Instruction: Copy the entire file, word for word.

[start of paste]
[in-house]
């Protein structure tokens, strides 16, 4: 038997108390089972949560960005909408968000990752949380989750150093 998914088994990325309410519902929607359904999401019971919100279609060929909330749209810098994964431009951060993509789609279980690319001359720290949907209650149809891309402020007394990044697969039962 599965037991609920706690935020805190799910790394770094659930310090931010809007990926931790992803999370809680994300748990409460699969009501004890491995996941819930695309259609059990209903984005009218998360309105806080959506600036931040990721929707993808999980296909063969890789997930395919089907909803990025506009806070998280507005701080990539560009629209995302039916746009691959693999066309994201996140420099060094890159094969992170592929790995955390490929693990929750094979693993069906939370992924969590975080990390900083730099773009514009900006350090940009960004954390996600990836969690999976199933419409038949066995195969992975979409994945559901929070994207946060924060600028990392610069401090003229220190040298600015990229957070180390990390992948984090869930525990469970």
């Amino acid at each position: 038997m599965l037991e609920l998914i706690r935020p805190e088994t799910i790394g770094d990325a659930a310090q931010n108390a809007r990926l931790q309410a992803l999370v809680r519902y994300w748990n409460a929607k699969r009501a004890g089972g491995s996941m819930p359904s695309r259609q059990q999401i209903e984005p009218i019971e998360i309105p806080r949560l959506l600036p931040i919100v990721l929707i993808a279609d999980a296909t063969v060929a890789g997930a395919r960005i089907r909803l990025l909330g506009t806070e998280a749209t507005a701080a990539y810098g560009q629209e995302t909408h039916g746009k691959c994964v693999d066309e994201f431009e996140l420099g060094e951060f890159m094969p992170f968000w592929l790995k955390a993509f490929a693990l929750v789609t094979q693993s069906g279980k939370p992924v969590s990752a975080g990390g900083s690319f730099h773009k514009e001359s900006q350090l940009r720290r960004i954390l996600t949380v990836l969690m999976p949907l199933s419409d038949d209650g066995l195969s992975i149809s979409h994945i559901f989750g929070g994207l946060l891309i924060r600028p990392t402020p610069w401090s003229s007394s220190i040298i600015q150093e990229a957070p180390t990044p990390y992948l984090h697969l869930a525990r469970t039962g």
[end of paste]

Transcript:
[in-house]
């Protein structure tokens, strides 16, 4: 038997108390089972949560960005909408968000990752949380989750150093 998914088994990325309410519902929607359904999401019971919100279609060929909330749209810098994964431009951060993509789609279980690319001359720290949907209650149809891309402020007394990044697969039962 599965037991609920706690935020805190799910790394770094659930310090931010809007990926931790992803999370809680994300748990409460699969009501004890491995996941819930695309259609059990209903984005009218998360309105806080959506600036931040990721929707993808999980296909063969890789997930395919089907909803990025506009806070998280507005701080990539560009629209995302039916746009691959693999066309994201996140420099060094890159094969992170592929790995955390490929693990929750094979693993069906939370992924969590975080990390900083730099773009514009900006350090940009960004954390996600990836969690999976199933419409038949066995195969992975979409994945559901929070994207946060924060600028990392610069401090003229220190040298600015990229957070180390990390992948984090869930525990469970």
């Amino acid at each position: 038997m599965l037991e609920l998914i706690r935020p805190e088994t799910i790394g770094d990325a659930a310090q931010n108390a809007r990926l931790q309410a992803l999370v809680r519902y994300w748990n409460a929607k699969r009501a004890g089972g491995s996941m819930p359904s695309r259609q059990q999401i209903e984005p009218i019971e998360i309105p806080r949560l959506l600036p931040i919100v990721l929707i993808a279609d999980a296909t063969v060929a890789g997930a395919r960005i089907r909803l990025l909330g506009t806070e998280a749209t507005a701080a990539y810098g560009q629209e995302t909408h039916g746009k691959c994964v693999d066309e994201f431009e996140l420099g060094e951060f890159m094969p992170f968000w592929l790995k955390a993509f490929a693990l929750v789609t094979q693993s069906g279980k939370p992924v969590s990752a975080g990390g900083s690319f730099h773009k514009e001359s900006q350090l940009r720290r960004i954390l996600t949380v990836l969690m999976p949907l199933s419409d038949d209650g066995l195969s992975i149809s979409h994945i559901f989750g929070g994207l946060l891309i924060r600028p990392t402020p610069w401090s003229s007394s220190i040298i600015q150093e990229a957070p180390t990044p990390y992948l984090h697969l869930a525990r469970t039962g």